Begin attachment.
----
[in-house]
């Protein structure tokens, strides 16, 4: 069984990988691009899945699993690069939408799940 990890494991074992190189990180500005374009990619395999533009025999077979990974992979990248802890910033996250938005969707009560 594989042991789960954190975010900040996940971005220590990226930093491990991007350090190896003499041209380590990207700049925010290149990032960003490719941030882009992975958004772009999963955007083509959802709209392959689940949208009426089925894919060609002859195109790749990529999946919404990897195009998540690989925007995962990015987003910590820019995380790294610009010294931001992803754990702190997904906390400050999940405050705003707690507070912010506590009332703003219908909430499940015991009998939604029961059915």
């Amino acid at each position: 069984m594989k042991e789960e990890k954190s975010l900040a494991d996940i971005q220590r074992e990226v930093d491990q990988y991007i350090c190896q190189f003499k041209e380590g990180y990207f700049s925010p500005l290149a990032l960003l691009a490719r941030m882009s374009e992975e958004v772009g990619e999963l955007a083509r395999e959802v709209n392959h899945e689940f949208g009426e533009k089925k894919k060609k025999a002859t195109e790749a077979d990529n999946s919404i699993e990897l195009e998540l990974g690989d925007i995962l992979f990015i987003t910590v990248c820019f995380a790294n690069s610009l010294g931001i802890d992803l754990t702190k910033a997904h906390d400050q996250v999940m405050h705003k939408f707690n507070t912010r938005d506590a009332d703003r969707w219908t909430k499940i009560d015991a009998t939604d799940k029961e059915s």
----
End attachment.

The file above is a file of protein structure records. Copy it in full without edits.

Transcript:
[in-house]
């Protein structure tokens, strides 16, 4: 069984990988691009899945699993690069939408799940 990890494991074992190189990180500005374009990619395999533009025999077979990974992979990248802890910033996250938005969707009560 594989042991789960954190975010900040996940971005220590990226930093491990991007350090190896003499041209380590990207700049925010290149990032960003490719941030882009992975958004772009999963955007083509959802709209392959689940949208009426089925894919060609002859195109790749990529999946919404990897195009998540690989925007995962990015987003910590820019995380790294610009010294931001992803754990702190997904906390400050999940405050705003707690507070912010506590009332703003219908909430499940015991009998939604029961059915």
């Amino acid at each position: 069984m594989k042991e789960e990890k954190s975010l900040a494991d996940i971005q220590r074992e990226v930093d491990q990988y991007i350090c190896q190189f003499k041209e380590g990180y990207f700049s925010p500005l290149a990032l960003l691009a490719r941030m882009s374009e992975e958004v772009g990619e999963l955007a083509r395999e959802v709209n392959h899945e689940f949208g009426e533009k089925k894919k060609k025999a002859t195109e790749a077979d990529n999946s919404i699993e990897l195009e998540l990974g690989d925007i995962l992979f990015i987003t910590v990248c820019f995380a790294n690069s610009l010294g931001i802890d992803l754990t702190k910033a997904h906390d400050q996250v999940m405050h705003k939408f707690n507070t912010r938005d506590a009332d703003r969707w219908t909430k499940i009560d015991a009998t939604d799940k029961e059915s």